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This question already has an answer here:

If $p \equiv 3 \ (\text{mod} \ 4)$ is a prime, show $(\frac{p-1}{2})! \equiv (-1)^{t} \ (\text{mod} \ p),$ where $t$ is number of positive integers less than $\frac{p}{2}$ that are nonquadratic residues of $p.$

My attempt: Since $p-1 \equiv -1, \ p-2 \equiv -2, ..., p-(\frac{p-1}{2}) \equiv \frac{p-1}{2} \ (\text{mod} \ p)$ and $1 \equiv 1, \ 2\equiv 2,..., \frac{p-1}{2} \equiv \frac{p-1}{2} \ (\text{mod} \ p),$ it follows that $((\frac{p-1}{2})!)^2 \equiv-(p-1)! \equiv 1,$ by Wilson's theorem.

I am not sure how to continue from here. How do I relate it to $t?$ Appreciate if anyone could advise. Thank you.

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marked as duplicate by user10354138, Alexander Gruber Nov 7 '18 at 7:26

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I think I have figured out a proof to this problem:

Since $1 \equiv 1, \ 2\equiv 2,..., \frac{p-1}{2} \equiv \frac{p-1}{2} \ (\text{mod} \ p) $ and $p-(\frac{p-1}{2}) \equiv -\frac{p-1}{2} \ (\text{mod} \ p), ..., p-2 \equiv -2, p-1 \equiv -1$ ,it follows that $(-1)^{\frac{p-1}{2}}((\frac{p-1}{2})!)^2 = -((\frac{p-1}{2})!)^2 \equiv(p-1)!.$ By Wilson's theorem, $((\frac{p-1}{2})!)^2 \equiv 1 \ (\text{mod} \ p).$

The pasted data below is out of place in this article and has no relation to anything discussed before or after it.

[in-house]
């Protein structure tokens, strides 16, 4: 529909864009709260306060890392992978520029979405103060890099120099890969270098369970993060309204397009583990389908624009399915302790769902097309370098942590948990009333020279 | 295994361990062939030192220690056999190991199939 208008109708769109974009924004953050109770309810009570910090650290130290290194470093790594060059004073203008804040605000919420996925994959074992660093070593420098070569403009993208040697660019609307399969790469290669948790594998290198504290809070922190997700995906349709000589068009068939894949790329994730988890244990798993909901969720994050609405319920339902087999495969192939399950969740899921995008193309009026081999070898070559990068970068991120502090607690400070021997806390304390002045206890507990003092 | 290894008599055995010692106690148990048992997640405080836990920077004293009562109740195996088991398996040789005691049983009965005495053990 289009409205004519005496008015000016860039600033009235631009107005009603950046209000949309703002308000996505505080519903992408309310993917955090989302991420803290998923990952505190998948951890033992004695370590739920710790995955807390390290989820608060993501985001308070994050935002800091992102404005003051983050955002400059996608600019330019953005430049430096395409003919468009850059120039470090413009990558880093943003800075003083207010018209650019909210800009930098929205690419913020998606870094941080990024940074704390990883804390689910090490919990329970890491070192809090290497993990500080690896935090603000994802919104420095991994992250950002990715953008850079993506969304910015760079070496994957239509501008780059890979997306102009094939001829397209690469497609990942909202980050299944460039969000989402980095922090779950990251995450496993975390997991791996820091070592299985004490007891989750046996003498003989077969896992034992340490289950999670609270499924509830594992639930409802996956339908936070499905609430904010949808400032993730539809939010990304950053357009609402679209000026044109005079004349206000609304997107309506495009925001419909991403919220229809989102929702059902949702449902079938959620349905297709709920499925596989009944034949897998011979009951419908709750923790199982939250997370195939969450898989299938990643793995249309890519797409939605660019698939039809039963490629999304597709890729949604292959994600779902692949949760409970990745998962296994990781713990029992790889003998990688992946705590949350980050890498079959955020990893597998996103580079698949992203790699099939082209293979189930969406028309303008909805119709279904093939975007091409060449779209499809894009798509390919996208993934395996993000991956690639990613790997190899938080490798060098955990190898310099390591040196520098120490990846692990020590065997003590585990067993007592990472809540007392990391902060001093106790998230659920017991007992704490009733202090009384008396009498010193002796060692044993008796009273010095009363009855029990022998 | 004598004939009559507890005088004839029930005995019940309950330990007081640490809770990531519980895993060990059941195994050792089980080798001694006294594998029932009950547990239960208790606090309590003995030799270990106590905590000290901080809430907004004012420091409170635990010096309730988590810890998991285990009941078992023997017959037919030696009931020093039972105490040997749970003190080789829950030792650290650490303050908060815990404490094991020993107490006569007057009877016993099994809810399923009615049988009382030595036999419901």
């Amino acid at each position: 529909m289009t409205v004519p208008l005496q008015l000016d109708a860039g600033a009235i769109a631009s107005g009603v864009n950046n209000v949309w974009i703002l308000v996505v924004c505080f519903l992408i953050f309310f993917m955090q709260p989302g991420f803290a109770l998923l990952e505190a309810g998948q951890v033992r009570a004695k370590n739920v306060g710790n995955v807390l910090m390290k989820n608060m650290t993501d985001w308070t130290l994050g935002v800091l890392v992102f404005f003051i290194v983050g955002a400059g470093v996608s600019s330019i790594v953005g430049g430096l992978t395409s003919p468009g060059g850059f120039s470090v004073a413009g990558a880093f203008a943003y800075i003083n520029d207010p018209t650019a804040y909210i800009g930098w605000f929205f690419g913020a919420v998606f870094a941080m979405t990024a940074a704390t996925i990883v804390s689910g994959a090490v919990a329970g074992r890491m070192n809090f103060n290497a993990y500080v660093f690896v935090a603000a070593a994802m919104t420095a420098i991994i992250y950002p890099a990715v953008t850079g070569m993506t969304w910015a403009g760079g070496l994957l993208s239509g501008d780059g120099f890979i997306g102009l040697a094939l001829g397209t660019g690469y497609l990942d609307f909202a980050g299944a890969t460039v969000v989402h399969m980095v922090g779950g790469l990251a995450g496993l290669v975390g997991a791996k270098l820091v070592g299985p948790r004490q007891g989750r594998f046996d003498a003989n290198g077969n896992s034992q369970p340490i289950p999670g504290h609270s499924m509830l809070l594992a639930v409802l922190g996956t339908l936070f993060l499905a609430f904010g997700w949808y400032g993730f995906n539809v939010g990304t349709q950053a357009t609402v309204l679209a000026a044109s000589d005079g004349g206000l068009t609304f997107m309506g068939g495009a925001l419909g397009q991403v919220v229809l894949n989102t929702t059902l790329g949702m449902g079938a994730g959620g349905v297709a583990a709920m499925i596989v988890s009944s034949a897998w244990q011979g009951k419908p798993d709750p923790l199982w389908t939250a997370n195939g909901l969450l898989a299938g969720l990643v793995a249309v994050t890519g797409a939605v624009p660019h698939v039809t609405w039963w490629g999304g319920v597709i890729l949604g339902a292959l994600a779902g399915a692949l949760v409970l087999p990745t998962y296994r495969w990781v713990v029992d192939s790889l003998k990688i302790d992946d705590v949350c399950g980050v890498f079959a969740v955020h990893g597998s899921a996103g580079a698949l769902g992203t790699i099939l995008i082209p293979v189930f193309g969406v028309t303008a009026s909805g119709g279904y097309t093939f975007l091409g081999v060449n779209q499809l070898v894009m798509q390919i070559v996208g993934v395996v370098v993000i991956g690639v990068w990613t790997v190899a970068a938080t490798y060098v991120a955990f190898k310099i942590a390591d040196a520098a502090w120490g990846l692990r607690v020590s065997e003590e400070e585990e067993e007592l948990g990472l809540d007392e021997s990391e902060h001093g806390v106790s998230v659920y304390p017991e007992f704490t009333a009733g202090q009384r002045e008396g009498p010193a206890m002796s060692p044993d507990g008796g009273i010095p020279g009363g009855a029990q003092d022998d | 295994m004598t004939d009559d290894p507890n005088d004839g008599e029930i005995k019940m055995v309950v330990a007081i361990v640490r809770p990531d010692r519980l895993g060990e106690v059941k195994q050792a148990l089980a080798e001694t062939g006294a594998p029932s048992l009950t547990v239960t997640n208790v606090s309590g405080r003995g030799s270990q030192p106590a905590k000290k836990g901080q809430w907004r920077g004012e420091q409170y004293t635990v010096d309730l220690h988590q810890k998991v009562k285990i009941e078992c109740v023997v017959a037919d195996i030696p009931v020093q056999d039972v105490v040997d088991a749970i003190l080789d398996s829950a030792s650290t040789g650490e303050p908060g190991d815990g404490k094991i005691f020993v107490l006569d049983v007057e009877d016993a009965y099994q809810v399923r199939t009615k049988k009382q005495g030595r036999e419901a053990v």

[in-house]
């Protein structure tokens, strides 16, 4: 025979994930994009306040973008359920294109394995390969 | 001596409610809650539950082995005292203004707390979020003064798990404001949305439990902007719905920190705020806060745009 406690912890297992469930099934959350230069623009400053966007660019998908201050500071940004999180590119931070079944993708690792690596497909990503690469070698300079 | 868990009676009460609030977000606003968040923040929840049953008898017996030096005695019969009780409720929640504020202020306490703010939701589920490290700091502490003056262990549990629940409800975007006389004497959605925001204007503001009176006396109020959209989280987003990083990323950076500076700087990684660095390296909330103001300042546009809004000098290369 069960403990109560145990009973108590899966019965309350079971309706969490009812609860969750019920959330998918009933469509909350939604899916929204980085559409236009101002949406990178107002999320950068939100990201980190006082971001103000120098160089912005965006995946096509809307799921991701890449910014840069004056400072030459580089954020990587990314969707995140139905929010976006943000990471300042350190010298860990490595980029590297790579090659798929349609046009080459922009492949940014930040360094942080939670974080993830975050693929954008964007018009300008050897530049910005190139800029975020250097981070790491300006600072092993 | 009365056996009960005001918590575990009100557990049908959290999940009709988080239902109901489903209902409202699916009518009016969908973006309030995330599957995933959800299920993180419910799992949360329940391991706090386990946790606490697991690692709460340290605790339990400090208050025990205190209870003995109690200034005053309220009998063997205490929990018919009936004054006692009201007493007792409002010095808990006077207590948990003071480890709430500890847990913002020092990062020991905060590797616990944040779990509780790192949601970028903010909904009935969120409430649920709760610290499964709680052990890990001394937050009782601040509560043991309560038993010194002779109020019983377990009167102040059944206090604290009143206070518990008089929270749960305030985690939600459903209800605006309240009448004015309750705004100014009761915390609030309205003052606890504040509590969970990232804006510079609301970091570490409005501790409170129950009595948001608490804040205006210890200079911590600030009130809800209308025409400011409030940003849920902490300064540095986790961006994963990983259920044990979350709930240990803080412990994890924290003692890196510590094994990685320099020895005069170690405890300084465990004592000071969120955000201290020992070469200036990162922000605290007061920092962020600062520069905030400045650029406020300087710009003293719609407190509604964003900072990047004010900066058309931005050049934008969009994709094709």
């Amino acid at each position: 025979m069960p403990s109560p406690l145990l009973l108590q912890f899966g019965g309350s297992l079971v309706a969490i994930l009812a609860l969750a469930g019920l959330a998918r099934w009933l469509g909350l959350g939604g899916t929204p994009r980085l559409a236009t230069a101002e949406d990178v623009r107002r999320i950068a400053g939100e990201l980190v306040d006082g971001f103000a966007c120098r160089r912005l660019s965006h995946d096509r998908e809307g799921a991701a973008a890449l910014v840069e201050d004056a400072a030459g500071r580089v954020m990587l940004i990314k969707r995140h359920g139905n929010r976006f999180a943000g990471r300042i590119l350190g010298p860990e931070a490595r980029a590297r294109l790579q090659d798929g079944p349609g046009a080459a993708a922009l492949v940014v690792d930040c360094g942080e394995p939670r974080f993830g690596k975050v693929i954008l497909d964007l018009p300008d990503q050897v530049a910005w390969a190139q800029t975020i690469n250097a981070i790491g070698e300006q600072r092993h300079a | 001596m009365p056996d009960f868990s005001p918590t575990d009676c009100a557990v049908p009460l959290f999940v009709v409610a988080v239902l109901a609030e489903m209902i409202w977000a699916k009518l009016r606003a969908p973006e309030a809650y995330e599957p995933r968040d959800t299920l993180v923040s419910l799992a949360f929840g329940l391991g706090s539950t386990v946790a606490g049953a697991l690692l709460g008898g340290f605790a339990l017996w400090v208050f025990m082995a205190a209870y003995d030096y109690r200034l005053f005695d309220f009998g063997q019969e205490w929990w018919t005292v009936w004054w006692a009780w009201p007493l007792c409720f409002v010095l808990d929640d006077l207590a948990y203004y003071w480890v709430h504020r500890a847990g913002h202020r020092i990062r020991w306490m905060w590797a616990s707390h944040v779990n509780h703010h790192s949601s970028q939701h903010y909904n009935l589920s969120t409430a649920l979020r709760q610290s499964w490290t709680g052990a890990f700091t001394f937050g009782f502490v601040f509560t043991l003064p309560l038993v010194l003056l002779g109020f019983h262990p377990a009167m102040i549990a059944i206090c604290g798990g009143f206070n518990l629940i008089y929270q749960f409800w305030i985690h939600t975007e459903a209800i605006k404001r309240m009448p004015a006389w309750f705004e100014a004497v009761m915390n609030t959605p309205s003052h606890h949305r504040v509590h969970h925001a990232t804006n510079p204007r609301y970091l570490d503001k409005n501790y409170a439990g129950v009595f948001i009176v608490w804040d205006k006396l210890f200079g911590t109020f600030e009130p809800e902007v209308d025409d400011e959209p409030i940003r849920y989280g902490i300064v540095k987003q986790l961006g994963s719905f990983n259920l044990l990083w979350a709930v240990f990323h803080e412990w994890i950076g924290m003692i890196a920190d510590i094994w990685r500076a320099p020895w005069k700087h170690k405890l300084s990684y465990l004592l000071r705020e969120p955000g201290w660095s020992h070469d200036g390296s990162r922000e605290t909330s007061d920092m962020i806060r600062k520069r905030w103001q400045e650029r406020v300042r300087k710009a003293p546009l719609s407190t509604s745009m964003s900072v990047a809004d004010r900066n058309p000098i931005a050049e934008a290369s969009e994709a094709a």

Suppose $1^2 \equiv a_1, ..., (\frac{p-1}{2})^2 \equiv a_n \ (\text{mod} \ p).$ Then $a_1,...,a_n$ are all the distinct $\frac{p-1}{2}$ quadratic residues modulo $p.$

Given $a$ such that $1 \leq a \leq \frac{p-1}{2},$ we claim that either $a$ or $-a$ is a quadratic residue modulo $p$ but not both. Now, $\Big(\dfrac{-a}{p}\Big)= \Big(\dfrac{-1}{p}\Big)\Big(\dfrac{a}{p}\Big).$ Since $p \equiv 3 \ (\text{mod} \ 4), \ \Big(\dfrac{-1}{p}\Big) = -1$ and $a \not \equiv 0 \ (\text{mod} \ p),$ it follows that $\Big(\dfrac{a}{p}\Big)=-\Big(\dfrac{-a}{p}\Big).$

Hence, $1^2 \times 2^2 \times... \times (\frac{p-1}{2})^2 = ((\frac{p-1}{2})^2)! \equiv a_1...a_n = (-1)^t (1\times 2 \times ... \times \frac{p-1}{2})= (-1)^{t}(\frac{p-1}{2})!,$ where $t$ is number of nonquadratic residues modulo $p.$

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